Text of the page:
Last Updated on November 30, 2020 by admin
You never know what surprises the ancient world will throw at you when you’re an archeologist or researcher studying the past. Who would have thought that cleaning a ceramic vessel excavated from a Canaanite residential area in Israel would produce a treasure trove of jewelry? Wrapped in textiles, researchers happened upon a collection of ring, earrings, and beads made from carnelian. In this article, you will learn more about the recent discovery.
Dating back to the 11th century BC, the jewelry is Egyptian in style. One of the highlighted finds is an earring decorated with molded ibexes, which was quite unique for its time. Out of all the pieces, the researchers were unable to find anything that gave an exact date to the cultural or chronological connections of the jewelry.
The vessel that housed the gems was found in 2010, but was not cleaned until a molecular analysis of its content was conducted. It was only recently that they started to wash out the dirt when pieces of jewelry, including a ring, earrings, and beads, started to pour out. Researchers assess that the collection may belong to a time period referred to as “Iron I.” They believe that at least a couple of the pieces initially got their start in Egypt, which is nearby to the remains of the private home located in the northern part of Megiddo (where the vessel was uncovered).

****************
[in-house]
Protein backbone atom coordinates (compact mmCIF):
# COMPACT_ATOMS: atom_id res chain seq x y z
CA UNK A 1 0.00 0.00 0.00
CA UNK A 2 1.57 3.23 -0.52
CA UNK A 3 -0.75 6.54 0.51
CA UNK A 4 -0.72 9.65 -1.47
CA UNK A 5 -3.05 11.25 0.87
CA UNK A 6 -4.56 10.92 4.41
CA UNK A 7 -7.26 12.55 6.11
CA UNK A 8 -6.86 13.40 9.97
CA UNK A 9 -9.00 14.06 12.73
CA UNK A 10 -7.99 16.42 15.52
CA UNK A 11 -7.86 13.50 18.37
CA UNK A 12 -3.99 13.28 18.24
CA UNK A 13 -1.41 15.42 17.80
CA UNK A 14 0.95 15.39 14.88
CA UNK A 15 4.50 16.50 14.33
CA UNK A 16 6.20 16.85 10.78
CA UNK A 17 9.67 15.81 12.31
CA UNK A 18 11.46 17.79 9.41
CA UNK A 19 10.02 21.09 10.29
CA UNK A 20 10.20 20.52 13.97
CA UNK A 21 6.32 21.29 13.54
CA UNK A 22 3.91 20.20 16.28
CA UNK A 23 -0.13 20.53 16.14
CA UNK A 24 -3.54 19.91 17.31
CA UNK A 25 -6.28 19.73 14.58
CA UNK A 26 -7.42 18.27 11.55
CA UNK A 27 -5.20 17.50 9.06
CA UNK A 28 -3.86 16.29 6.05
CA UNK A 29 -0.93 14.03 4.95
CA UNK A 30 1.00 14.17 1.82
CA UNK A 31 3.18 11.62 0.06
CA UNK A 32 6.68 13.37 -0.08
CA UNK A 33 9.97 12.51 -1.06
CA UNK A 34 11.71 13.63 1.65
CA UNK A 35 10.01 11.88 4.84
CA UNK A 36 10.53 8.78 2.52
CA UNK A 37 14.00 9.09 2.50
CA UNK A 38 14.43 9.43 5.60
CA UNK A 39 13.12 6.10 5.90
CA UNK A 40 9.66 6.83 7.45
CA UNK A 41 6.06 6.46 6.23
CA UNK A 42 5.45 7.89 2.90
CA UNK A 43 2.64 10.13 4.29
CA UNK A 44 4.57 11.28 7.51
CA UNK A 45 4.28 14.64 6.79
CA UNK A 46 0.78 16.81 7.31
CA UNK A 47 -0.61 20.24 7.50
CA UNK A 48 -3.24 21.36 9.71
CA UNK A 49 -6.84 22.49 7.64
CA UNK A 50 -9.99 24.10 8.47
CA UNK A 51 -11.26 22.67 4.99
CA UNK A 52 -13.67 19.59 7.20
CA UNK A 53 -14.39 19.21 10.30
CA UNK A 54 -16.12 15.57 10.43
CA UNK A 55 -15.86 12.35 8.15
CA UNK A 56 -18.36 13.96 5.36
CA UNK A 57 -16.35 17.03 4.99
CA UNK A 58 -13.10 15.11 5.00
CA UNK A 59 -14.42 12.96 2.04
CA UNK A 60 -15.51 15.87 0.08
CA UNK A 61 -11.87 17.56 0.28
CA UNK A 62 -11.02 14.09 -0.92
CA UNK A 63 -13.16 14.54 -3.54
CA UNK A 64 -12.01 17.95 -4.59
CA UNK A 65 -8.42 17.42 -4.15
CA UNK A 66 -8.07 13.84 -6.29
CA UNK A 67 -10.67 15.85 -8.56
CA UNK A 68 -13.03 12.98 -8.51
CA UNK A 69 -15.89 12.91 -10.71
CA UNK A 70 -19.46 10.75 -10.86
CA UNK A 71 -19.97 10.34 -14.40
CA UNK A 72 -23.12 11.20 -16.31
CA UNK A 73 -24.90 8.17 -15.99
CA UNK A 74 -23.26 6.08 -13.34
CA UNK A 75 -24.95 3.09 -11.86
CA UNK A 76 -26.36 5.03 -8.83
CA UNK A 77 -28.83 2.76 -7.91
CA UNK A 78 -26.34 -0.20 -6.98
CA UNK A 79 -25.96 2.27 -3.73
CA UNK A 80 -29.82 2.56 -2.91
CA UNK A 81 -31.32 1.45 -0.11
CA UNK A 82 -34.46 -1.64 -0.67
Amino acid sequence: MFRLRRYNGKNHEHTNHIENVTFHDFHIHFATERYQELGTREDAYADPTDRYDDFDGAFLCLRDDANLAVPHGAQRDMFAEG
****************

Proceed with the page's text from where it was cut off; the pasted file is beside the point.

Other clues that point to an Egyptian influence are the materials (like the beads) and designs on the jewelry. Carnelian stone was a popular material used in Egypt.
When the ceramic jug was removed from its excavation site, researchers had no clue that it would contain jewelry inside. Over the years, the jewelry remained well preserved as it was wrapped in textiles. However, other details about the find are quite mysterious. One theory is that the jug was not the typical storage place for the jewelry. There are many reasons why people would hide their collection of jewelry and when unfortunate circumstances arise , they are unable to retrieve their belongings. The owners could have died or have been forced to leave their home in a panic. Some believe that the jewelry was the property of a Canaanite woman who lived in the house.
The assortment of jewelry found at the house is also interesting to ponder. A strong Egyptian connection (whether it is cultural influences or regarding origin), but the abundance of gold pieces and carnelian beads suggest the association with Egyptian jewelry made during the same time period. There were also common Canaanite pieces, such as a handful of lunette (moon-shaped) earrings. There has been evidence to show that Egypt and Megiddo interacted with one another during both the Bronze Age and the Iron Age.
Out of all the pieces, there is one that constantly catches the attention of researchers , a gold earring with a pattern of molded wild goats.